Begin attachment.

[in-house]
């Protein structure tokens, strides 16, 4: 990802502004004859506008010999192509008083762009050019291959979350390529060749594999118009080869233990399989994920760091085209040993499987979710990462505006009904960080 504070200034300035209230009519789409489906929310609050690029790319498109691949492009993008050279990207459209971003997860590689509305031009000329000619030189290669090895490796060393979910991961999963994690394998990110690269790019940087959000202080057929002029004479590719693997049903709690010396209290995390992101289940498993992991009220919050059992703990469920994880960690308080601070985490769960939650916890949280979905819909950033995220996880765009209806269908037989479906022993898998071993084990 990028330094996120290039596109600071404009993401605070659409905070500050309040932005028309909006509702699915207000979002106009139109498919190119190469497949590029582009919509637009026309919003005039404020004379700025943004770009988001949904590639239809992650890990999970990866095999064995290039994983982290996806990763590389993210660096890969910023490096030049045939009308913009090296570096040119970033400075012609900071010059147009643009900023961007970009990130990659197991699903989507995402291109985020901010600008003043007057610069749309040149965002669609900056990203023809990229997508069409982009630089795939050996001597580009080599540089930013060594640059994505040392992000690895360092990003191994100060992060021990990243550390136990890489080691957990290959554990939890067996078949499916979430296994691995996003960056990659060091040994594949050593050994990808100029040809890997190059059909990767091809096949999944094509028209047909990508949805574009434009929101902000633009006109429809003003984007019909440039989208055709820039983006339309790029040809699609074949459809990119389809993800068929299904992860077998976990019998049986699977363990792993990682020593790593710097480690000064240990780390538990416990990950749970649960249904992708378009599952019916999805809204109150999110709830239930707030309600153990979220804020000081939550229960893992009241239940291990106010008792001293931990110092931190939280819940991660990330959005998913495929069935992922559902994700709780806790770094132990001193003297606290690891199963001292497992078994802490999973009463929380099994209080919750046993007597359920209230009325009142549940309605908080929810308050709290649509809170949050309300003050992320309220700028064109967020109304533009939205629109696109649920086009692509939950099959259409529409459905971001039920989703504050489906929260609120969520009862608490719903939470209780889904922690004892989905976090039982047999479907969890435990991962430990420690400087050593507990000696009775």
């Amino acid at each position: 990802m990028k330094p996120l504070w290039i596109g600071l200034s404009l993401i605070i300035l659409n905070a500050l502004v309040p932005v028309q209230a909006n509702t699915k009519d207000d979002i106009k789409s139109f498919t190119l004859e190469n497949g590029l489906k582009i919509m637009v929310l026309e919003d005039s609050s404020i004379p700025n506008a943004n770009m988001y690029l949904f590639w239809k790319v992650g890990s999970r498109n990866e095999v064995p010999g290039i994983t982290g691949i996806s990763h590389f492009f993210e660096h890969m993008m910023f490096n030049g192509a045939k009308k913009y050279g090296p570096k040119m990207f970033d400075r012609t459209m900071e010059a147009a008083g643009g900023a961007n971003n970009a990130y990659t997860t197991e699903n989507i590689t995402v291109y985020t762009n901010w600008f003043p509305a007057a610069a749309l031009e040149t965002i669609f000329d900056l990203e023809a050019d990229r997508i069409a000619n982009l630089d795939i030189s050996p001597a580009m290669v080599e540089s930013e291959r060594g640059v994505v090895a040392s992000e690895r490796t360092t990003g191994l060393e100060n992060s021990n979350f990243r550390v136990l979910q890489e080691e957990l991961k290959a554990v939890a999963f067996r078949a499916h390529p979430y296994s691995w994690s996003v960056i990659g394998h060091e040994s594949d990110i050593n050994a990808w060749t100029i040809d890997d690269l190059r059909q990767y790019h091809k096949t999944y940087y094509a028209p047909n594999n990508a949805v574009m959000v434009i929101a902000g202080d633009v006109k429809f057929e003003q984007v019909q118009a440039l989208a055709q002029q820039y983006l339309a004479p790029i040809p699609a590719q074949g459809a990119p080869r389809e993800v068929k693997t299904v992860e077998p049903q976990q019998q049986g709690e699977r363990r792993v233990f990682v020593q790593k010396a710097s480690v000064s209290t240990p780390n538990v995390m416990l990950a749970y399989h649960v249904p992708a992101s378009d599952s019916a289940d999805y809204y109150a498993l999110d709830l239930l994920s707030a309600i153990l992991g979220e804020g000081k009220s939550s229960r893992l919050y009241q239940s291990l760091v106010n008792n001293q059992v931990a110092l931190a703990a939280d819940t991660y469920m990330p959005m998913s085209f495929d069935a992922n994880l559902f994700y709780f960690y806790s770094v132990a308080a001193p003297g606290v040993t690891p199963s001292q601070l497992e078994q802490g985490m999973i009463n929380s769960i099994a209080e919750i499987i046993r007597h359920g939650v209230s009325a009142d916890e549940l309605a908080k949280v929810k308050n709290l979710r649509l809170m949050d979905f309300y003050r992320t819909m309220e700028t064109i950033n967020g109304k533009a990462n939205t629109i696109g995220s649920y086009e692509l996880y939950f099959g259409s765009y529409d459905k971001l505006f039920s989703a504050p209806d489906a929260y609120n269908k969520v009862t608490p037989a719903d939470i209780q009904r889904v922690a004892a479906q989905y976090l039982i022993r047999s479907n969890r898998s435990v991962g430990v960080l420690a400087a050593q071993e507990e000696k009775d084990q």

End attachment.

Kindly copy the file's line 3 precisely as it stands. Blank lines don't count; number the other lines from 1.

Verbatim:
């Amino acid at each position: 990802m990028k330094p996120l504070w290039i596109g600071l200034s404009l993401i605070i300035l659409n905070a500050l502004v309040p932005v028309q209230a909006n509702t699915k009519d207000d979002i106009k789409s139109f498919t190119l004859e190469n497949g590029l489906k582009i919509m637009v929310l026309e919003d005039s609050s404020i004379p700025n506008a943004n770009m988001y690029l949904f590639w239809k790319v992650g890990s999970r498109n990866e095999v064995p010999g290039i994983t982290g691949i996806s990763h590389f492009f993210e660096h890969m993008m910023f490096n030049g192509a045939k009308k913009y050279g090296p570096k040119m990207f970033d400075r012609t459209m900071e010059a147009a008083g643009g900023a961007n971003n970009a990130y990659t997860t197991e699903n989507i590689t995402v291109y985020t762009n901010w600008f003043p509305a007057a610069a749309l031009e040149t965002i669609f000329d900056l990203e023809a050019d990229r997508i069409a000619n982009l630089d795939i030189s050996p001597a580009m290669v080599e540089s930013e291959r060594g640059v994505v090895a040392s992000e690895r490796t360092t990003g191994l060393e100060n992060s021990n979350f990243r550390v136990l979910q890489e080691e957990l991961k290959a554990v939890a999963f067996r078949a499916h390529p979430y296994s691995w994690s996003v960056i990659g394998h060091e040994s594949d990110i050593n050994a990808w060749t100029i040809d890997d690269l190059r059909q990767y790019h091809k096949t999944y940087y094509a028209p047909n594999n990508a949805v574009m959000v434009i929101a902000g202080d633009v006109k429809f057929e003003q984007v019909q118009a440039l989208a055709q002029q820039y983006l339309a004479p790029i040809p699609a590719q074949g459809a990119p080869r389809e993800v068929k693997t299904v992860e077998p049903q976990q019998q049986g709690e699977r363990r792993v233990f990682v020593q790593k010396a710097s480690v000064s209290t240990p780390n538990v995390m416990l990950a749970y399989h649960v249904p992708a992101s378009d599952s019916a289940d999805y809204y109150a498993l999110d709830l239930l994920s707030a309600i153990l992991g979220e804020g000081k009220s939550s229960r893992l919050y009241q239940s291990l760091v106010n008792n001293q059992v931990a110092l931190a703990a939280d819940t991660y469920m990330p959005m998913s085209f495929d069935a992922n994880l559902f994700y709780f960690y806790s770094v132990a308080a001193p003297g606290v040993t690891p199963s001292q601070l497992e078994q802490g985490m999973i009463n929380s769960i099994a209080e919750i499987i046993r007597h359920g939650v209230s009325a009142d916890e549940l309605a908080k949280v929810k308050n709290l979710r649509l809170m949050d979905f309300y003050r992320t819909m309220e700028t064109i950033n967020g109304k533009a990462n939205t629109i696109g995220s649920y086009e692509l996880y939950f099959g259409s765009y529409d459905k971001l505006f039920s989703a504050p209806d489906a929260y609120n269908k969520v009862t608490p037989a719903d939470i209780q009904r889904v922690a004892a479906q989905y976090l039982i022993r047999s479907n969890r898998s435990v991962g430990v960080l420690a400087a050593q071993e507990e000696k009775d084990q």